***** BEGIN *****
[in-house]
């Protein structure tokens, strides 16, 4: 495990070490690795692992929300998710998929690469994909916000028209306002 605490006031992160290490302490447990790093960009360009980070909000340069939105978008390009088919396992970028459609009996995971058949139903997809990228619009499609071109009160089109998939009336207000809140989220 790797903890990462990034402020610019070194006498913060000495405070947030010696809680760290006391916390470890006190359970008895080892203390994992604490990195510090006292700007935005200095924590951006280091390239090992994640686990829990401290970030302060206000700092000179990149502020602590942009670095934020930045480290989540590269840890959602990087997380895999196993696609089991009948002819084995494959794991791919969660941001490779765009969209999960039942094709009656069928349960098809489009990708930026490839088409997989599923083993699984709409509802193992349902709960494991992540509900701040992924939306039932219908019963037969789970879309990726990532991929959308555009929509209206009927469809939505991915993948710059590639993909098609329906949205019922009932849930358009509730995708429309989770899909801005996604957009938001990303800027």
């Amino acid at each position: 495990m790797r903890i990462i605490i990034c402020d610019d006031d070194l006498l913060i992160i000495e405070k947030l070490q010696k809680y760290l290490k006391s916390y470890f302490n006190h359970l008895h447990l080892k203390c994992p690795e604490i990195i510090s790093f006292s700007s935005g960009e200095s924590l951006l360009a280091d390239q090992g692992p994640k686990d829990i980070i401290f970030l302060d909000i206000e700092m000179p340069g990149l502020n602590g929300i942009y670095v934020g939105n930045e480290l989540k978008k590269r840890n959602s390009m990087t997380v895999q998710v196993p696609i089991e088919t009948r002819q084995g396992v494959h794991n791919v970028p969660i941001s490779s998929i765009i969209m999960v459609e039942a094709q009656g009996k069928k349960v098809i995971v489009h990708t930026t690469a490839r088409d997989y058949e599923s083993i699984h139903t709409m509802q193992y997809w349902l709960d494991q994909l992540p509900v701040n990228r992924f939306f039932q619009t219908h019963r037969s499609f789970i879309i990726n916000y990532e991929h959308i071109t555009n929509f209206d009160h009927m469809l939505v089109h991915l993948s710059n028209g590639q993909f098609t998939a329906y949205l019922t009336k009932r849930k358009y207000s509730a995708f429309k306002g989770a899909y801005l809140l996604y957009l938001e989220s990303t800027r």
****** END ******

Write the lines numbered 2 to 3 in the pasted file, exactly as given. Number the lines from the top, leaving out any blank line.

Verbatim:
């Protein structure tokens, strides 16, 4: 495990070490690795692992929300998710998929690469994909916000028209306002 605490006031992160290490302490447990790093960009360009980070909000340069939105978008390009088919396992970028459609009996995971058949139903997809990228619009499609071109009160089109998939009336207000809140989220 790797903890990462990034402020610019070194006498913060000495405070947030010696809680760290006391916390470890006190359970008895080892203390994992604490990195510090006292700007935005200095924590951006280091390239090992994640686990829990401290970030302060206000700092000179990149502020602590942009670095934020930045480290989540590269840890959602990087997380895999196993696609089991009948002819084995494959794991791919969660941001490779765009969209999960039942094709009656069928349960098809489009990708930026490839088409997989599923083993699984709409509802193992349902709960494991992540509900701040992924939306039932219908019963037969789970879309990726990532991929959308555009929509209206009927469809939505991915993948710059590639993909098609329906949205019922009932849930358009509730995708429309989770899909801005996604957009938001990303800027």
């Amino acid at each position: 495990m790797r903890i990462i605490i990034c402020d610019d006031d070194l006498l913060i992160i000495e405070k947030l070490q010696k809680y760290l290490k006391s916390y470890f302490n006190h359970l008895h447990l080892k203390c994992p690795e604490i990195i510090s790093f006292s700007s935005g960009e200095s924590l951006l360009a280091d390239q090992g692992p994640k686990d829990i980070i401290f970030l302060d909000i206000e700092m000179p340069g990149l502020n602590g929300i942009y670095v934020g939105n930045e480290l989540k978008k590269r840890n959602s390009m990087t997380v895999q998710v196993p696609i089991e088919t009948r002819q084995g396992v494959h794991n791919v970028p969660i941001s490779s998929i765009i969209m999960v459609e039942a094709q009656g009996k069928k349960v098809i995971v489009h990708t930026t690469a490839r088409d997989y058949e599923s083993i699984h139903t709409m509802q193992y997809w349902l709960d494991q994909l992540p509900v701040n990228r992924f939306f039932q619009t219908h019963r037969s499609f789970i879309i990726n916000y990532e991929h959308i071109t555009n929509f209206d009160h009927m469809l939505v089109h991915l993948s710059n028209g590639q993909f098609t998939a329906y949205l019922t009336k009932r849930k358009y207000s509730a995708f429309k306002g989770a899909y801005l809140l996604y957009l938001e989220s990303t800027r």